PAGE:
Black Sabbath, Led Zeppelin and Judas Priest are among the rock heavyweights with links to the Midlands - but yesterday a new rock locations map failed to recognise their achievements in the region.

Bev Bevan, former drummer with Black Sabbath, last night claimed national tourism agency Visit Britain had disregarded the importance of venues like Mothers, in Erdington, and The Belfry, in Sutton Coldfield.

During the 60s and 70s these venues played host to some of the biggest names in rock including Led Zeppelin, Pink Floyd, The Who and T Rex. The late John Peel was the resident DJ at Mothers during that time.

Bevan described the guide's "cursory mention" of Black Sabbath as being an insult to the band who "invented heavy metal".

"Mothers was one of the biggest clubs in the country so it's a major omission from this map," said Bevan, who also played with The Move and ELO. "Tony Iommi and Ozzy invented heavy metal with Black Sabbath, they invented the guitar riff, so to give them only a cursory mention, and for it to be linked to their drinking rather than the music, is something of an insult.

"The Cedar Club, off Constitution Hill, and The Belfry in Sutton Coldfield were also big venues, but smaller venues like The Plaza in Handsworth, Ritz in Kings Heath or the Birmingham Odeon on New Street were just as important.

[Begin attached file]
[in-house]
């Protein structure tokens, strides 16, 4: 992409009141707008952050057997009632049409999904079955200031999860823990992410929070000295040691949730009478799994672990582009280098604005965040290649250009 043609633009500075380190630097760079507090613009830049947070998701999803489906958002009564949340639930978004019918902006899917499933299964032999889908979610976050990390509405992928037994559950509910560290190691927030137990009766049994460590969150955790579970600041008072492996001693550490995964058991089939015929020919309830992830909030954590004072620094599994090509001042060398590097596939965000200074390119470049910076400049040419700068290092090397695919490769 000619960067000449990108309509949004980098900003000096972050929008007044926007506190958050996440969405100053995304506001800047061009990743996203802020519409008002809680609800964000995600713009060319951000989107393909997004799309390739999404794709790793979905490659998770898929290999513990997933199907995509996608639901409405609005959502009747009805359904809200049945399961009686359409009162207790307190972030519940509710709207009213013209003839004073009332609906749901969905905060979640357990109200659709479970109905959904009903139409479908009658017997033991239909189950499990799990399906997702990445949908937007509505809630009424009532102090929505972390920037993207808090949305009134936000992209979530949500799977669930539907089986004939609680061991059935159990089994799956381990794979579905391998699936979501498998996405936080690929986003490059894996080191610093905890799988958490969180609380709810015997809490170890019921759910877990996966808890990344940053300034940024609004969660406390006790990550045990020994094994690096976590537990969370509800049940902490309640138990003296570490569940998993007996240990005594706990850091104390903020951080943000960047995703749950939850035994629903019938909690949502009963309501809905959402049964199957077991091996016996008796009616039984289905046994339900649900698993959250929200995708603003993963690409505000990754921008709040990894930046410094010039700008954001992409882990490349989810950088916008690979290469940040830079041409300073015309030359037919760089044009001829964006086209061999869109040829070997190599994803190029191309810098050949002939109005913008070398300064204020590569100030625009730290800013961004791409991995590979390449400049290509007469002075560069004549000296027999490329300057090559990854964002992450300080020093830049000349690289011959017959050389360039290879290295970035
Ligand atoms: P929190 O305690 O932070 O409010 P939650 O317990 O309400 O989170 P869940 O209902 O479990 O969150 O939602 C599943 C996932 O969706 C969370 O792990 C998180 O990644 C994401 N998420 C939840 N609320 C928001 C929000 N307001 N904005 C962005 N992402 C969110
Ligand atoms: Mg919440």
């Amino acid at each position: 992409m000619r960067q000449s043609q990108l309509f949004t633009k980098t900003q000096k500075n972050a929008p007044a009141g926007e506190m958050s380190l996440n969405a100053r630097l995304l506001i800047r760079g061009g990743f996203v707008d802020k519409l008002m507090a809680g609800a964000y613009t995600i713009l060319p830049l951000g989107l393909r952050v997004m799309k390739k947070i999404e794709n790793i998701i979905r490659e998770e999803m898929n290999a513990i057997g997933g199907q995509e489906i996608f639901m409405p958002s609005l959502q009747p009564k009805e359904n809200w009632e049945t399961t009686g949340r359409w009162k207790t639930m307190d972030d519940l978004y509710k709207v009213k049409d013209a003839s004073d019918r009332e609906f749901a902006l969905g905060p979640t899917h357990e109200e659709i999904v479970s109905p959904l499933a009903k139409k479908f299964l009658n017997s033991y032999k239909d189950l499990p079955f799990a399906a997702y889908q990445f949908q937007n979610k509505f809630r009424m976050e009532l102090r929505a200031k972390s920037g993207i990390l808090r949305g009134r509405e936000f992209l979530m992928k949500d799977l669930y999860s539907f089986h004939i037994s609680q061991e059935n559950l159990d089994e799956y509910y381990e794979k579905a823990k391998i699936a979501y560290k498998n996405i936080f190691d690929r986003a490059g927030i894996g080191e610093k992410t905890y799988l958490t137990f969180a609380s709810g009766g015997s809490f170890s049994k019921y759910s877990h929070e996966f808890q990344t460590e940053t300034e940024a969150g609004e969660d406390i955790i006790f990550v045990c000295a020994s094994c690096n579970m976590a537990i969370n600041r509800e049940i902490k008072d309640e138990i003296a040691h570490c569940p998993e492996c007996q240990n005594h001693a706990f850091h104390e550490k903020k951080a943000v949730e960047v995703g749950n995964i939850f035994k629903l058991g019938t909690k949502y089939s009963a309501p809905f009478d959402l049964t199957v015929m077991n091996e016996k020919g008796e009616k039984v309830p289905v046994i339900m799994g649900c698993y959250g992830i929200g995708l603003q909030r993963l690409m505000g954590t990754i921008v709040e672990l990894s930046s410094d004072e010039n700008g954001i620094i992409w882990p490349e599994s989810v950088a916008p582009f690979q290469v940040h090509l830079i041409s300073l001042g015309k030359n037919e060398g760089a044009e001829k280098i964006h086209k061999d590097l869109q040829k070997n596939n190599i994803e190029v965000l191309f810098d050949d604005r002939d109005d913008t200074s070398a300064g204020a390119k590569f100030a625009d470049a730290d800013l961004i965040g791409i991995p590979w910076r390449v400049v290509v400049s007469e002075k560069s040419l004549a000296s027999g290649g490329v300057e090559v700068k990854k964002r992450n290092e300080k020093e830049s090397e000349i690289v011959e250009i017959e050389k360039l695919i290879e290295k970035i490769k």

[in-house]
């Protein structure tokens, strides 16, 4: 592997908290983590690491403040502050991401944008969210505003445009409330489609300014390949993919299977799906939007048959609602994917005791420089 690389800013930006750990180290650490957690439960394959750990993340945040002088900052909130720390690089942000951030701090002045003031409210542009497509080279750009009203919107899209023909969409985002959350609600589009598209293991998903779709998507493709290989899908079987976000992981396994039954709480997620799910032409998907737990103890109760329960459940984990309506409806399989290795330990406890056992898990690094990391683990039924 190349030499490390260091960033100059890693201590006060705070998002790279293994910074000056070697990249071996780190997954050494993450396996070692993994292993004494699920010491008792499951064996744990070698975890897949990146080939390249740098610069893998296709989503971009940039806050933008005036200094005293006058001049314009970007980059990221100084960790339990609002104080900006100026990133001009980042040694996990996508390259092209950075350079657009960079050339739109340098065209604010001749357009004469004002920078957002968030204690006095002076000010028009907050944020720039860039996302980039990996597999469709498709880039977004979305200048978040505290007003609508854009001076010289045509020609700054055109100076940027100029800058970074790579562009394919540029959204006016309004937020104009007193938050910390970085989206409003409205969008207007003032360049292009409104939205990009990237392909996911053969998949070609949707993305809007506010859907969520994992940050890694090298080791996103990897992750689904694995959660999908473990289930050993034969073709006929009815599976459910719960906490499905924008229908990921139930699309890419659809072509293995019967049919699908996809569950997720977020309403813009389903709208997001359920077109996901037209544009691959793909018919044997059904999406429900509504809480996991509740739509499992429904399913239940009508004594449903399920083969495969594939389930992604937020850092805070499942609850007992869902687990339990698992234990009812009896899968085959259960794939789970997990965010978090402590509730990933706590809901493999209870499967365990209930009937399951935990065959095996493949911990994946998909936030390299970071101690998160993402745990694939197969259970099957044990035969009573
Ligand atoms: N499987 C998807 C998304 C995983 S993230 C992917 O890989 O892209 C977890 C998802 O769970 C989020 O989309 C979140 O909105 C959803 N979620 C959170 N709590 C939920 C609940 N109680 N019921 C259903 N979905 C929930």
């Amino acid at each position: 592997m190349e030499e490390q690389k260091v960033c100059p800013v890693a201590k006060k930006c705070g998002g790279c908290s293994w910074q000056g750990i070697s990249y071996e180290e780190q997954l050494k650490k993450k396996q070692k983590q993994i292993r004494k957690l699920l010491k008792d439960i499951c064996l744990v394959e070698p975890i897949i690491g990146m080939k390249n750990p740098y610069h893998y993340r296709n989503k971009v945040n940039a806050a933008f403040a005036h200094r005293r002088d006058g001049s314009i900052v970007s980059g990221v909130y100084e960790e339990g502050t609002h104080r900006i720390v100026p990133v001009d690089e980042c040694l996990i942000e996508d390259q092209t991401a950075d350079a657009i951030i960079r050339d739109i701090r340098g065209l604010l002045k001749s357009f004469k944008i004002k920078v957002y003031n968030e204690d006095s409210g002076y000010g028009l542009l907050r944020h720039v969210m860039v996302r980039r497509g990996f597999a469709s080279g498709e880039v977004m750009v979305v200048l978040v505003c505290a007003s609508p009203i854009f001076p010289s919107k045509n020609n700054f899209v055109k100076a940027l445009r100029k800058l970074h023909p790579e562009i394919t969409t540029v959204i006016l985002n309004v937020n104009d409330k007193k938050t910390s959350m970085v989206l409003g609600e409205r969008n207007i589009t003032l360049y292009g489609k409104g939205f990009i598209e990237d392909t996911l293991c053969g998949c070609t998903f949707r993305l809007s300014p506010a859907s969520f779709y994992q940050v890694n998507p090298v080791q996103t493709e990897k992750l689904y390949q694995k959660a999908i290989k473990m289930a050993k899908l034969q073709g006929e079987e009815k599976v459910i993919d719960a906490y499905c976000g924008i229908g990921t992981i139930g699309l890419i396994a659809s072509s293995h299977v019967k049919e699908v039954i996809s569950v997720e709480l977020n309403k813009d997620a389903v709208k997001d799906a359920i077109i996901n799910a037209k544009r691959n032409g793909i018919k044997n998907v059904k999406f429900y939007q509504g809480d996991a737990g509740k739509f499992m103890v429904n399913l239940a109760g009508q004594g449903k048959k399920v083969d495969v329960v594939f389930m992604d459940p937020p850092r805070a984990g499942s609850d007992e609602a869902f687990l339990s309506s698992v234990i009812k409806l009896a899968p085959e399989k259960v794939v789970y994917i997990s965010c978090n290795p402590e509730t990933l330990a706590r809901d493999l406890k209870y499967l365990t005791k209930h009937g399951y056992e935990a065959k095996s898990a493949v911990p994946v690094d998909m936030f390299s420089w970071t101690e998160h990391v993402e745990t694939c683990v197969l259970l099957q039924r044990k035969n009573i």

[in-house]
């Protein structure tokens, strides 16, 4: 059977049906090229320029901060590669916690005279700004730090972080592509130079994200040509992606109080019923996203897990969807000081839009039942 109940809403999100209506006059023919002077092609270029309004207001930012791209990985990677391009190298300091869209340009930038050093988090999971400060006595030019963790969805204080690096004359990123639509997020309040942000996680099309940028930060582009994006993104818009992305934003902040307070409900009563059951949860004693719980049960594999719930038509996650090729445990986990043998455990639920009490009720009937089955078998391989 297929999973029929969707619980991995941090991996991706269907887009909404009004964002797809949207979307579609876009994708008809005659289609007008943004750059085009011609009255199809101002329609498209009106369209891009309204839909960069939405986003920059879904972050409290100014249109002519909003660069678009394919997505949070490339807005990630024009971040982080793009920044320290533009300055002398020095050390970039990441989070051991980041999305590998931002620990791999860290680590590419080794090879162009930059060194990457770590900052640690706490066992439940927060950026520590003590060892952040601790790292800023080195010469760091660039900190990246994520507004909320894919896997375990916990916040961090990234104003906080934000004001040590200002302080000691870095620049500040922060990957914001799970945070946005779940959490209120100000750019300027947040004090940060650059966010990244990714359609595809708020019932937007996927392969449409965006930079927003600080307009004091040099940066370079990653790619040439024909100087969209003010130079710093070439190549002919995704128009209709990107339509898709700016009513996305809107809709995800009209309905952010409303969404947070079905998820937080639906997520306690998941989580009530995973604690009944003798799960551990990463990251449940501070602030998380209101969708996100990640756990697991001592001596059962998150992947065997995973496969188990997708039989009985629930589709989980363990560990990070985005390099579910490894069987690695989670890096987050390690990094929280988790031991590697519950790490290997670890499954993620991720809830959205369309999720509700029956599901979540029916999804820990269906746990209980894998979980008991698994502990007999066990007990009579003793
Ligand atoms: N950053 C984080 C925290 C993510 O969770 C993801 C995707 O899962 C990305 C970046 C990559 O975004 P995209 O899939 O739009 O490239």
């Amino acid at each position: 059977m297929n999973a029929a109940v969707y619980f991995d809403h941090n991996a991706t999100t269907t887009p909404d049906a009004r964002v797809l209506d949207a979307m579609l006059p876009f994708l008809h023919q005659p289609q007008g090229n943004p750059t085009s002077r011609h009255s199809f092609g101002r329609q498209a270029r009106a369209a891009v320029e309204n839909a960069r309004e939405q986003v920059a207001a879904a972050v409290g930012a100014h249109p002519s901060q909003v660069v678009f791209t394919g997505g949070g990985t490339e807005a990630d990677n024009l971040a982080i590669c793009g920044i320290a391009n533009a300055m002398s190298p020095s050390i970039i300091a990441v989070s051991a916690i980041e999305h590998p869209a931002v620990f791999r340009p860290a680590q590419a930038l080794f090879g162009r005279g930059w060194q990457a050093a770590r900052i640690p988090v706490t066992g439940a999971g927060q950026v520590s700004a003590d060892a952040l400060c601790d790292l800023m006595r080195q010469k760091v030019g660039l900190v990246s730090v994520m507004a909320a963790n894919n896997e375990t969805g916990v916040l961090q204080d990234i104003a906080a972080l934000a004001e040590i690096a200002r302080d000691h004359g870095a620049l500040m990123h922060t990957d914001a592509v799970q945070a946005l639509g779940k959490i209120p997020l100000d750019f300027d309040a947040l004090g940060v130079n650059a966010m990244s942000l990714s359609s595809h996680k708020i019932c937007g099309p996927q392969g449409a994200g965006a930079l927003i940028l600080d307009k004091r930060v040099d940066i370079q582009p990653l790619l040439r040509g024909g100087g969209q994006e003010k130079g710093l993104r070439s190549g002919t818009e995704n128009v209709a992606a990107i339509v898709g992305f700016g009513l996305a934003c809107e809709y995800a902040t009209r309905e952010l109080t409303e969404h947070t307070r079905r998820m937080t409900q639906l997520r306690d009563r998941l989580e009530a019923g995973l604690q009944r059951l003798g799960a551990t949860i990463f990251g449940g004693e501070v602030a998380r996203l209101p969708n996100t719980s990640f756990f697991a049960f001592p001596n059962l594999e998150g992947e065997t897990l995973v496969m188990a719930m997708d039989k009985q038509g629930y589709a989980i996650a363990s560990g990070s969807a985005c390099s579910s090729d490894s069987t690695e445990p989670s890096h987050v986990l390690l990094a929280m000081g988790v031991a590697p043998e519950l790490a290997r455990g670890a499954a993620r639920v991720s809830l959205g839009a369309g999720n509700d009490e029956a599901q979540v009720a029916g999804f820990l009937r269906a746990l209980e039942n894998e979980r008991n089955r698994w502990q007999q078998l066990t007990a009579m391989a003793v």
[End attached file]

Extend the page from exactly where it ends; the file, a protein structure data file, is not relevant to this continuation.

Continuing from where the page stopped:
"Alex's Pie Stand, which is now the Albany NCP car park behind the Alexandra Theatre, is where many bands met up and formed in the 60s over a late night pie and chips."

In total 190 sites of interest or rock relevance are pin pointed on the map of England's rock heritage - but it only features nine Midland locations.

The map can be downloaded from www.enjoyengland.com/rocks. But Bevan claims tourism bosses have "missed a trick" by glossing over the Midlands' rock history.

"The Midlands seems to have been cast aside again as London gets the biggest mention, and we come somewhere after Liverpool and Manchester," he said.

"These omissions only serve to highlight how poorly this map was researched and I think Visit Britain have missed a trick here."

UB40, The Charlatans - who have roots in Walsall, Moseley-based Ocean Colour Scene, Slade and Two Tone acts The Beat and The Specials are all forgotten in this guide.

The rock map venues

* The Bartons Arms, Aston: Ozzy Osbourne's drinking den during the 70s

* Birmingham Town Hall: The Grade I listed building played host the city's biggest gigs from 60s including The Beatles, Rolling Stones, Bob Dylan, David Bowie

* Carling Academy Birmingham, Dale End: Formerly the Hummingbird club, it reopened as the Academy in 2000

* General Wolfe, Coventry: A musical milestone for the Two Tone scene in the early 80s

* Malvern Winter Gardens, Malvern, Worcestershire: Dozens of legendary gigs staged at this venue including Black Sabbath, Joy Division, Pink Floyd and The Who

* Red Lion, Burslem, Stoke-on-Trent: Robbie Williams lived above his family's pub as a teenager

* Saramoons, Dale End: Formerly known as The Hole In The Wall, this was where Nick Rhodes and John Taylor formed Duran Duran

* St Mary Magdalene Cemetery, Tanworth-in-Arden: Where singer/songwriter Nick Drake is buried

* St Michael's Church, Rushock, Worcestershire: John "Bonzo" Bonham, Led Zeppelin's drummer, was cremated here.

* What other major Midlands landmarks have Visit Britain missed out? Tell us at the messageboard.
And check out Andrew Cowen's music blog.